چگونه نوآوری تکنولوژیکی و انتشار تحرک کارگران درون صنعت را تاثیر می گذارد؟
|کد مقاله||سال انتشار||مقاله انگلیسی||ترجمه فارسی||تعداد کلمات|
|28434||2009||22 صفحه PDF||سفارش دهید||14930 کلمه|
Publisher : Elsevier - Science Direct (الزویر - ساینس دایرکت)
Journal : Structural Change and Economic Dynamics, Volume 20, Issue 1, March 2009, Pages 16–37
Does technological change amount to accumulation of general, and so transferable, human capital? To approach this question I rely on a theoretical framework in which the “technology distance” between industries reduces inter-industry transferability of workers’ skill. Empirically, I use US panel data on individual intra-industry and inter-industry mobility decisions between 1982 and 1990, a period of rapid technological change in all manufacturing sectors, to estimate a mixed logit econometric specification that does not rely on the IIA assumption. I find support to the main idea that technological innovation and diffusion have different effects on workers’ industrial mobility patterns. “Knowledge spillovers”, differently from “rent spillovers”, indeed boost the chances of workers’ inter-industry mobility. Surprisingly, this is more consistently so in low-tech industries than in high-tech industries. Consistently with the expectations developed in the theoretical framework, in low-tech industries skilled workers respond more sharply to technology diffusion than unskilled workers.
The Industrial Enlightenment was in part about the expansion of useful knowledge. According to McGee (2004) technological progress often depended on “analogical” thinking, in which inventors, consciously or subconsciously, transform an idea they have already seen into something novel. Since most of these ideas travel embodied in humans, workers’ mobility is paramount for technological progress. So, who are the fearful? In a “cognitive capitalism” it is the rivalrous nature of intellectual human capital that poses to employers’ the problem of skilled and technical workers’ mobility. Stated in other words, if R&D investment translates into human capital or knowledge that workers can transfer and utilize in other firms, workers’ mobility amounts to knowledge diffusion. While this is generally evaluated as an important condition for the spread of new firms and research units (e.g., in Zucker et al., 1998), mobility of workers and particularly of highly technical workers is potentially a threat to the firm whenever it’s the firm/industry that bears the cost of R&D activities (Kim and Marschke, 2005). In other words, intellectual human capital is rivalrous because it is characterized by natural excludability in the sense that its utilization in a firm usually excludes its simultaneous utilization in another firm.1 This argument is central to contextualize the interest in skilled workers’ mobility and in how the labor market for skilled technical workers works (Rosen, 1972 and Pakes and Nitzan, 1983; Song et al., 1996; Fallick et al., 2005). More fundamentally an analysis of workers’ mobility, what prevents and what engenders it, is paramount to understand the contemporary ways in which capitalism attends to its central imperative and challenge: namely, “to immobilize workers, to tie it to the labor relation and to prevent its flight, the breach of contract and the refusal to work” (Moulier-Boutang, 1998). This paper investigates the effects of industry R&D intensity on workers’ mobility. A so far overlooked aspect in the literature on how technology change impacts upon the labor markets is the effects of technological change that occurs by means of diffusion of existing knowledge. This oversight has persisted in spite of the intensification of phenomena of technology diffusion brought by the deepening of input dependence among firms and industries starting from the 1970s (Wolff, 1997) and by a rise in R&D performed by non-manufacturing industries (OECD, 1996). In the face of the rapid technology changes driven by both innovation and diffusion, this paper explores the hypothesis that the dual aspects of technological change are among the determinants of workers’ mobility. I structure the discussion as follows. Section 2 reviews the literature and introduces a simple model, which relies on the notion of “skill distance” developed in Silverberg et al. (1988) to discuss the impact of technological change on inter-industry mobility. Section 3 describes the data and discusses measurement of technology issues. Section 4 introduces the econometric strategies, namely multinomial models and mixed logit models of inter-industry mobility. Section 5 discusses the empirical findings, while Section 6 concludes.
نتیجه گیری انگلیسی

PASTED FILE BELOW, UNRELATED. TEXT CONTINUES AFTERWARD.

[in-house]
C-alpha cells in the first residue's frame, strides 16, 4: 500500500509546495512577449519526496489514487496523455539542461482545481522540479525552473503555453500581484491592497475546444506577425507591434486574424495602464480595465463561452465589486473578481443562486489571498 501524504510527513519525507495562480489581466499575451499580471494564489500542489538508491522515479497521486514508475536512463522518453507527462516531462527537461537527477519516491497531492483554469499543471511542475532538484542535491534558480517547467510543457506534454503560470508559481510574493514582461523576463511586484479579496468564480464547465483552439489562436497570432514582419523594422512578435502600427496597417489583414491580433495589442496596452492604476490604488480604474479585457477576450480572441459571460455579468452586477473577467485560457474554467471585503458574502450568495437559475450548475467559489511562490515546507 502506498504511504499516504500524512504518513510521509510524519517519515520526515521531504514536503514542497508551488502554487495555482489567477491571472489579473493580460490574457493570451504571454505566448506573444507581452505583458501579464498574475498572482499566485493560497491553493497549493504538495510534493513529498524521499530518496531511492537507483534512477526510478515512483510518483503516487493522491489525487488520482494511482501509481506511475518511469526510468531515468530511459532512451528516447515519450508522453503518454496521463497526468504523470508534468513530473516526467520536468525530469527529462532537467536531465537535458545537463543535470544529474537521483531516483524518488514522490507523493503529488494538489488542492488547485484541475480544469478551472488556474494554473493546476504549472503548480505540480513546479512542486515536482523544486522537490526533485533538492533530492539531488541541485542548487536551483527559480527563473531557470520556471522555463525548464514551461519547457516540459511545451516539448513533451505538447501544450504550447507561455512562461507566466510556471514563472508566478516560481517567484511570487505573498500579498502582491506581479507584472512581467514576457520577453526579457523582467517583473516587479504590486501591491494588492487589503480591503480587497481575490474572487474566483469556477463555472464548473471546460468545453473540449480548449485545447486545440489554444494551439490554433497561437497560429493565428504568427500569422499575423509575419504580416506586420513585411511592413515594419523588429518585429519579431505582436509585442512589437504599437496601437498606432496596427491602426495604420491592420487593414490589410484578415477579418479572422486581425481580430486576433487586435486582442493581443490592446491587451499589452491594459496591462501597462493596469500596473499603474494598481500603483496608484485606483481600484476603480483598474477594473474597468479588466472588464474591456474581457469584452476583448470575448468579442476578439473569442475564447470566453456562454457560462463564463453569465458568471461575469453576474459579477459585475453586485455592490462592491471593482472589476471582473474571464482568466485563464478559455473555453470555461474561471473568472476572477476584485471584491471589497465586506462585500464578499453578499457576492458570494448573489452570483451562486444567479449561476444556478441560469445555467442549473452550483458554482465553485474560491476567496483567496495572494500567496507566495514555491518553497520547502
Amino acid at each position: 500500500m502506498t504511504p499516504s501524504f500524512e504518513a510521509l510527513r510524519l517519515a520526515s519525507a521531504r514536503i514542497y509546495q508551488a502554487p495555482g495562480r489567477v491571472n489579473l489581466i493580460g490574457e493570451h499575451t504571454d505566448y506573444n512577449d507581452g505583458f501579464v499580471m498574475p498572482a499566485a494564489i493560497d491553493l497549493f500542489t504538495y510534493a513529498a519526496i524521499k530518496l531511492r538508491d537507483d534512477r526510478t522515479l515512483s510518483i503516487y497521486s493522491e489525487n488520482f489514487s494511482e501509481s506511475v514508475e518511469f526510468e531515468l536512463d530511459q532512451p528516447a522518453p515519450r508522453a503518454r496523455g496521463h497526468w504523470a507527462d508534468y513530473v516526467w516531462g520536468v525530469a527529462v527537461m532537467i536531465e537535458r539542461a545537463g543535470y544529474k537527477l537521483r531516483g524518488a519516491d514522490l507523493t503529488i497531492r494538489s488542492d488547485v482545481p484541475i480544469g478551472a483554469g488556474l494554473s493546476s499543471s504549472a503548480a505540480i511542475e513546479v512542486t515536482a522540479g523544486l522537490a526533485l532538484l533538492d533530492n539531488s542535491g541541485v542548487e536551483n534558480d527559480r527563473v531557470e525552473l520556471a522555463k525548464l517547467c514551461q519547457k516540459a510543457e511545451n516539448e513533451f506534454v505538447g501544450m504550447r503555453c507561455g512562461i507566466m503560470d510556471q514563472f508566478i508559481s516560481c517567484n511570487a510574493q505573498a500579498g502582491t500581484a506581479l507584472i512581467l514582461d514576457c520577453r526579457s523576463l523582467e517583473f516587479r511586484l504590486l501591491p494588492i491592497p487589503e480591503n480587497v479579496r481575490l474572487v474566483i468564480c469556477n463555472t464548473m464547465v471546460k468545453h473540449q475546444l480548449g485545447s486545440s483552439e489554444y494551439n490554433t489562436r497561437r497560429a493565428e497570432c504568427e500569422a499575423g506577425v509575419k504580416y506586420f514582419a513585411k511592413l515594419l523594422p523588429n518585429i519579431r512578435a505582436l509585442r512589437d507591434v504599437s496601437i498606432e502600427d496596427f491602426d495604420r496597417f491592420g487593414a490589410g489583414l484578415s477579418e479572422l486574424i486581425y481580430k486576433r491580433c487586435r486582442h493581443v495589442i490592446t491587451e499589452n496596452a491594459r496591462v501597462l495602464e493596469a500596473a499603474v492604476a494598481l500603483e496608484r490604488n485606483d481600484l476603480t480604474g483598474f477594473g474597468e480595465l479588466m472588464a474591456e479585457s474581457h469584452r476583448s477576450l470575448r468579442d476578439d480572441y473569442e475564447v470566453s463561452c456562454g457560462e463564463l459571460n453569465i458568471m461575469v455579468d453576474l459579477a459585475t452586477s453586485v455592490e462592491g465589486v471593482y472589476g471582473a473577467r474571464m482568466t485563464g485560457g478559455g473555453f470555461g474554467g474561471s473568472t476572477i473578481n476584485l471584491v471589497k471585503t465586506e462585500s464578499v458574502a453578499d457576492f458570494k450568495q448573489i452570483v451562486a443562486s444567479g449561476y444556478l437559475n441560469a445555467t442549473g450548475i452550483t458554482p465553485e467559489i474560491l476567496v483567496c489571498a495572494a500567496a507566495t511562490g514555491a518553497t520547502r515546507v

Despite the importance for economic performance of a rapid adoption of new technologies and its successful utilization in workplaces, we do not know much about how technologies diffuse and the effect of technological diffusion on workers’ mobility. The opening citation suggests that R&D investment translates into human capital or knowledge that workers can transfer and utilize in other firms, a fact that opens the door for large private (firms’) losses and large social gains stemming from workers’ mobility. Primarily using a mixed logit econometric specification, this paper has tested a number of hypotheses stemming from a purported negative relationship between R&D-induced “technology distance” across industries and workers’ mobility opportunities. By this argument, technology diffusion across industries will enhance workers’ mobility chances by shortening the technology distance across industries. The main results can be summarized as follows: 1. In general, Hausman and Small-Hsiao tests for IIA rarely allow for a rejection of the IIA at the usual levels of statistical significance. The mixed logit econometric specification however, confirms the existence of a likely positive correlation between some or all of the mobility options depending on the sample utilized. 2. This study confirms a number of important results on the impact of workers’ socio-demographic characteristics on mobility often reported in the literature. Age, tenure and income usually reduce the relative odds of mobility but education and skill, as captured by dummy variables for employment in technical jobs, usually enhance the mobility options, particularly across 3-digit industries. 3. In measuring technology diffusion a clear distinction appears to be necessary between “knowledge spillovers” and “rent spillovers” as introduced by Griliches (1979). Consistently with a literature on the nature of R&D in low and high tech industries, mobility patterns in the face of technology innovation appear to be significantly different in high-tech and low-tech industries. The analytical framework employed in this study provides a key to interpret these differences. 4. In particular, in high-tech industries stock measures of innovation decreases mobility, particularly across 3-digit industries, a result that is consistent with the idea that innovation increases technological distance between the high-tech industry of current employment and other industries. Both stock and flow measures of innovation appear to positively impact upon mobility across 2-digit industries in a sample of workers in low-tech industries. Again this result suggests that innovation in low-tech industries decreases the technology distance between low-tech industries and other industries, thus increasing mobility out of the 2-digit industry of current employment. 5. Both flow and stock measures of technology diffusion impacts in the expected positive way upon mobility across 3-digit industries by workers in low-tech industries. However, only stock measures of technology diffusion, those capturing pure “knowledge spillovers” positively impact upon mobility across 3-digit industries in high-tech industries. 6. Both stock and flow measures of technology only mildly impact upon the predicted chances of workers’ mobility within 3-digit industries. 7. Consistently with our expectations, this study has found support to the hypothesis that the impact of technology diffusion on mobility is larger in a sample of skilled workers than in a sample of unskilled workers in low-tech industries. However, a comparison between skilled and unskilled workers’ results in high-tech industries does not lead to unambiguous results. Taken together these results provide support to the view that technological diffusion, particularly when accompanied by knowledge spillovers at the industry level, enhances skill transferability of all workers. In other words, human capital becomes less specific as the rate of technological diffusion increases. This result appears to be particularly strong for those workers employed in low-tech industries. A number of open questions remain. In particular, why and to what extent unskilled workers should be affected by technology innovation and diffusion. While this work has started to address this question, more work in this area is needed to ascertain the positive impact that technology diffusion has in enabling skilled and unskilled workers in low-tech industries to move towards possibly more technologically advanced industries. At the light of the recently observed increasing signs of stratification in the US labor market since the 1980s, with no sign of sustained upward mobility of low-wage workers (Gabriel, 2003) this study suggests that technology diffusion and the adoption of measures that speed this process may have significant effects on the labor market opportunities of workers employed in low-tech industries. Finding sustained evidence of the technology diffusion effect could have important policy implications.